The Los Angeles Angels came into the season with expectations of a World Series run. The signing of Albert Pujols and C.J. Wilson indicated to many that this franchise was ready now to play with the big boys. Never afraid to spend money, the off-season moves indicated an even more aggressive shopping mentality, and put the Angels in contention to unseat the Rangers in the American League West.
Overcoming a slow start by both Pujols and the team during the season's opening month, manager Mike Scioscia had nevertheless guided his team to within shouting distance of first-place Texas. After a 2-1 loss in Oakland on May 21, the last place Angels were eight games behind the front-running Rangers. But over the next two months, they found themselves playing incredible baseball, keyed by the Cy Young-type run by ace Jered Weaver, and the increased production from a suddenly hot Pujols. A huge four-game series in Arlington saw the Angels take the first two from the Rangers, the latter a 6-2 win to improve Weaver's record to 14-1 on the season. Pulling to within three games of the division lead, the momentum was undoubtably on the Angels side, and it seemed as if they had finally put themselves in the driver's seat to take over the division from the two-time defending American League champions.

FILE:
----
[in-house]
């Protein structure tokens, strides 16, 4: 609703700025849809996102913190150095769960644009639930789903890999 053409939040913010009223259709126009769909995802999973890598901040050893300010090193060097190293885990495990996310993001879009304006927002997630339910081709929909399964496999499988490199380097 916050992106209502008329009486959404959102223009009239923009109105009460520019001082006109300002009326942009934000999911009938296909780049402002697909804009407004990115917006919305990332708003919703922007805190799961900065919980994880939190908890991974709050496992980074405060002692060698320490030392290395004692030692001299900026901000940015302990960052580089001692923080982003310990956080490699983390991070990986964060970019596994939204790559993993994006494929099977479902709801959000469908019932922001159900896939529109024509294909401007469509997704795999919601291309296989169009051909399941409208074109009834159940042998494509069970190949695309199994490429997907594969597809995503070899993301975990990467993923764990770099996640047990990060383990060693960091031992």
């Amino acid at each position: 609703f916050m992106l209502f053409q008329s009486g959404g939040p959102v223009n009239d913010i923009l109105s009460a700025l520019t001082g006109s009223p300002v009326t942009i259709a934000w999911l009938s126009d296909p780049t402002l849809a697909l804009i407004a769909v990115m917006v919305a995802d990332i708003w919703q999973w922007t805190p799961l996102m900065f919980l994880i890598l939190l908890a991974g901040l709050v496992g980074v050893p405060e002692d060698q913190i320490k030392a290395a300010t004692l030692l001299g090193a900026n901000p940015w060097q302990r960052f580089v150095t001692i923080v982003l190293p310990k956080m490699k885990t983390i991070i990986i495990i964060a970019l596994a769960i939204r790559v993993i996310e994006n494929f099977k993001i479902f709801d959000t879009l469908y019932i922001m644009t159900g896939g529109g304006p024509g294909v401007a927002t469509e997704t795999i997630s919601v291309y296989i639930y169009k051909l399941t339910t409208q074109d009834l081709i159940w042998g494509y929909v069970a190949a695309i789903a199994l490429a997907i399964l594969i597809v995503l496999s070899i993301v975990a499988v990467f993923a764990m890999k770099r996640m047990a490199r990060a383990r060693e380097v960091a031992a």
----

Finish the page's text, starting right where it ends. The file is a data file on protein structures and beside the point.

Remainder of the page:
The Weaver win was on July 31, giving L.A. a record of 57-47. Once the calendar turned to August however, the team took a nose-dive downward, losing 11 of 16, and falling dangerously close to becoming irrelevant for the playoff push. Weaver has lost back-to-back starts, including getting shelled last night 12-3 by the Rays, giving up a career-worst nine runs while falling to 15-3. Wilson has won just one start since June 26, and while pitching decently enough, is allowing too many base-runners, three times walking five batters during this two-month stretch.
The emergence of Mike Trout has been the biggest bright spot for the Angels this season, and Pujols putting things together is helping the cause. Add to that the continued growth of first basemen Mark Trumbo (.286, 29 HR, 74 RBI), and Los Angeles does have the offense to make things interesting as the season winds down. But the pitching needs to improve significantly down the stretch, as L.A. has surrended at least seven runs or more on eight separate occasions this month. If they don't, it could end up costing Scioscia his job, as those kind of whispers are already starting to circulate.